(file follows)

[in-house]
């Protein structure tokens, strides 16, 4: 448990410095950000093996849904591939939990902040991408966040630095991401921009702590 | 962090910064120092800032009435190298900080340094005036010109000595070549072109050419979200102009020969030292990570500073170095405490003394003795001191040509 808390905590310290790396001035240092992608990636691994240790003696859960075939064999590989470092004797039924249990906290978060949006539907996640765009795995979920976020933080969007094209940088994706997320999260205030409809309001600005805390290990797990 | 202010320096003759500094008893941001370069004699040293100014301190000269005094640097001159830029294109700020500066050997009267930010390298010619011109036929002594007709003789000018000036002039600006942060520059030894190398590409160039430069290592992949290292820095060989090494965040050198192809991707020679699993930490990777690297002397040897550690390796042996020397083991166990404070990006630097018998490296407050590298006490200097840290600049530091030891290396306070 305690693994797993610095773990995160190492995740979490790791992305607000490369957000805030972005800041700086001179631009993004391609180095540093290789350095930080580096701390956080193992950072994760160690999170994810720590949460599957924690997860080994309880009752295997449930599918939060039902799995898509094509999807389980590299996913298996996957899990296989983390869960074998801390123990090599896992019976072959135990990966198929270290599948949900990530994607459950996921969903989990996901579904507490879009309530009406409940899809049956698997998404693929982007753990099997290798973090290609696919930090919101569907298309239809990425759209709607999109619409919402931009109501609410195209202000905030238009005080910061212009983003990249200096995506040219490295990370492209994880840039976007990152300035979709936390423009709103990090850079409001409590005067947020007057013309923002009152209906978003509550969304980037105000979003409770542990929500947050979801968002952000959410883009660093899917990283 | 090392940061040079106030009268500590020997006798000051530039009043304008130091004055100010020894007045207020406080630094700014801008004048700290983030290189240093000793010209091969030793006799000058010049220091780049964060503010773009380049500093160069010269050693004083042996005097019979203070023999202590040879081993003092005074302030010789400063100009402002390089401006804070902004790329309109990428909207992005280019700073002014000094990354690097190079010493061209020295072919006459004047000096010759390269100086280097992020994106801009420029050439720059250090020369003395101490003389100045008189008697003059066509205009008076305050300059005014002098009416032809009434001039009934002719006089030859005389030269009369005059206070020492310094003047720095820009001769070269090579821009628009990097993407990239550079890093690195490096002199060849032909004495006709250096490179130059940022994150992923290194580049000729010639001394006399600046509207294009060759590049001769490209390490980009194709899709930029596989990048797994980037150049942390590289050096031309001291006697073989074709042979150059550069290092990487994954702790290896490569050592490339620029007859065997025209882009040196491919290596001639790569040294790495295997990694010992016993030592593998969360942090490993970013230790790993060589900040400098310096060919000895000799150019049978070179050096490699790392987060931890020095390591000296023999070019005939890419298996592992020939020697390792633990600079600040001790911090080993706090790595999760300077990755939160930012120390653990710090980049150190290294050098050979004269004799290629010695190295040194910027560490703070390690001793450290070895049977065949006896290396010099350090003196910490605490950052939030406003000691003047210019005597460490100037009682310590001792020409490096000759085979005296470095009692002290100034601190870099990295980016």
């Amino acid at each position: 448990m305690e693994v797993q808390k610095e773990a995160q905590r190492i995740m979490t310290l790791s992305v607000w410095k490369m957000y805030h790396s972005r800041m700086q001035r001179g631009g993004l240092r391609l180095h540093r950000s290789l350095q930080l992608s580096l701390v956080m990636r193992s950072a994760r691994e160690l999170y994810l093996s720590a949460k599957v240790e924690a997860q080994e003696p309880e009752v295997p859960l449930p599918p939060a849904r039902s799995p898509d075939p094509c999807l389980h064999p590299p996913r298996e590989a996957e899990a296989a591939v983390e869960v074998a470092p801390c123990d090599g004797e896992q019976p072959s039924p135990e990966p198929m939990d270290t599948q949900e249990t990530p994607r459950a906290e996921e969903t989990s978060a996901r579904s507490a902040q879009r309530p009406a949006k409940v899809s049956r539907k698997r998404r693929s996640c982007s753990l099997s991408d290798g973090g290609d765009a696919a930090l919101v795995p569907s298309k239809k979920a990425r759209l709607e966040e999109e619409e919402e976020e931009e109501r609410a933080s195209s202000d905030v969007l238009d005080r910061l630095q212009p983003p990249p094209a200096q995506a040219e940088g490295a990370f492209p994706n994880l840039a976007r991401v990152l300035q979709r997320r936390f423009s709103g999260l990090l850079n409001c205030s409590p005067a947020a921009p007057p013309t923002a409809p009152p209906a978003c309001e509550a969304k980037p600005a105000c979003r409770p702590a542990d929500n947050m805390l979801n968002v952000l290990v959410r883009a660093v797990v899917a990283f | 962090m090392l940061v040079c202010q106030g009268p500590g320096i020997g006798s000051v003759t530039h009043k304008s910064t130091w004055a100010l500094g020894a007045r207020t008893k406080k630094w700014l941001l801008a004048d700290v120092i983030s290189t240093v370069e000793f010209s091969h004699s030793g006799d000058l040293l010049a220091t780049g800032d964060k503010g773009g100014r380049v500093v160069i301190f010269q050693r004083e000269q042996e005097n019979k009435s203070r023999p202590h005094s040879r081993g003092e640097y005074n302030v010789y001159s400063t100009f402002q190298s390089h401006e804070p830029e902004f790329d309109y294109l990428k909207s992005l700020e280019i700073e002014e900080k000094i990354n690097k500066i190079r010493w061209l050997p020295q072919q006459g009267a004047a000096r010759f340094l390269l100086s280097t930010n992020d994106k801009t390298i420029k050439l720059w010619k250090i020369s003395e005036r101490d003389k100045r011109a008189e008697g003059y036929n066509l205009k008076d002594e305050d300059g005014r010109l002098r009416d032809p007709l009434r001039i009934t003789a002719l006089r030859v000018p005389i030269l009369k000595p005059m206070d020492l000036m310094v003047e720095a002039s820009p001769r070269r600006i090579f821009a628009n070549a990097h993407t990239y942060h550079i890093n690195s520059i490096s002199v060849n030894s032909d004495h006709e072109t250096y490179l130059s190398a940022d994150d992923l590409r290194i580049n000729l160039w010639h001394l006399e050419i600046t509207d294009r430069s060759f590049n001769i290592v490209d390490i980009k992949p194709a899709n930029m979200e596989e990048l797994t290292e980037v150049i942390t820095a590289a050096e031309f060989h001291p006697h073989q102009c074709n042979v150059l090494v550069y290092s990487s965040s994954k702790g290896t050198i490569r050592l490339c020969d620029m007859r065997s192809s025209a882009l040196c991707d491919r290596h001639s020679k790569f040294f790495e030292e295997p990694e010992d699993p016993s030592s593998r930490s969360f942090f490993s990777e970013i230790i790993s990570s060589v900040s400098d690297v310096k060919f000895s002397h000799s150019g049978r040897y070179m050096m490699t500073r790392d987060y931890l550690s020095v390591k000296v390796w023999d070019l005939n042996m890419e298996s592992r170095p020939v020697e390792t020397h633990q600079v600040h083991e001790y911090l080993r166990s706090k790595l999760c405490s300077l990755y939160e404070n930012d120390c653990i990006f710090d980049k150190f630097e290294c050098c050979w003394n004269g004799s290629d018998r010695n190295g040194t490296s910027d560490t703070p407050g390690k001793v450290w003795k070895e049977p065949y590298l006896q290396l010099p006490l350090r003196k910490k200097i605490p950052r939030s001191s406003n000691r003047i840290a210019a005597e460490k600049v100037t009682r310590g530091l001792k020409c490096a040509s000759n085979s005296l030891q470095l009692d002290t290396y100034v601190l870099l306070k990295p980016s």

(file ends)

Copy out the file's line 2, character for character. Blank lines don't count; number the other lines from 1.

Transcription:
């Protein structure tokens, strides 16, 4: 448990410095950000093996849904591939939990902040991408966040630095991401921009702590 | 962090910064120092800032009435190298900080340094005036010109000595070549072109050419979200102009020969030292990570500073170095405490003394003795001191040509 808390905590310290790396001035240092992608990636691994240790003696859960075939064999590989470092004797039924249990906290978060949006539907996640765009795995979920976020933080969007094209940088994706997320999260205030409809309001600005805390290990797990 | 202010320096003759500094008893941001370069004699040293100014301190000269005094640097001159830029294109700020500066050997009267930010390298010619011109036929002594007709003789000018000036002039600006942060520059030894190398590409160039430069290592992949290292820095060989090494965040050198192809991707020679699993930490990777690297002397040897550690390796042996020397083991166990404070990006630097018998490296407050590298006490200097840290600049530091030891290396306070 305690693994797993610095773990995160190492995740979490790791992305607000490369957000805030972005800041700086001179631009993004391609180095540093290789350095930080580096701390956080193992950072994760160690999170994810720590949460599957924690997860080994309880009752295997449930599918939060039902799995898509094509999807389980590299996913298996996957899990296989983390869960074998801390123990090599896992019976072959135990990966198929270290599948949900990530994607459950996921969903989990996901579904507490879009309530009406409940899809049956698997998404693929982007753990099997290798973090290609696919930090919101569907298309239809990425759209709607999109619409919402931009109501609410195209202000905030238009005080910061212009983003990249200096995506040219490295990370492209994880840039976007990152300035979709936390423009709103990090850079409001409590005067947020007057013309923002009152209906978003509550969304980037105000979003409770542990929500947050979801968002952000959410883009660093899917990283 | 090392940061040079106030009268500590020997006798000051530039009043304008130091004055100010020894007045207020406080630094700014801008004048700290983030290189240093000793010209091969030793006799000058010049220091780049964060503010773009380049500093160069010269050693004083042996005097019979203070023999202590040879081993003092005074302030010789400063100009402002390089401006804070902004790329309109990428909207992005280019700073002014000094990354690097190079010493061209020295072919006459004047000096010759390269100086280097992020994106801009420029050439720059250090020369003395101490003389100045008189008697003059066509205009008076305050300059005014002098009416032809009434001039009934002719006089030859005389030269009369005059206070020492310094003047720095820009001769070269090579821009628009990097993407990239550079890093690195490096002199060849032909004495006709250096490179130059940022994150992923290194580049000729010639001394006399600046509207294009060759590049001769490209390490980009194709899709930029596989990048797994980037150049942390590289050096031309001291006697073989074709042979150059550069290092990487994954702790290896490569050592490339620029007859065997025209882009040196491919290596001639790569040294790495295997990694010992016993030592593998969360942090490993970013230790790993060589900040400098310096060919000895000799150019049978070179050096490699790392987060931890020095390591000296023999070019005939890419298996592992020939020697390792633990600079600040001790911090080993706090790595999760300077990755939160930012120390653990710090980049150190290294050098050979004269004799290629010695190295040194910027560490703070390690001793450290070895049977065949006896290396010099350090003196910490605490950052939030406003000691003047210019005597460490100037009682310590001792020409490096000759085979005296470095009692002290100034601190870099990295980016």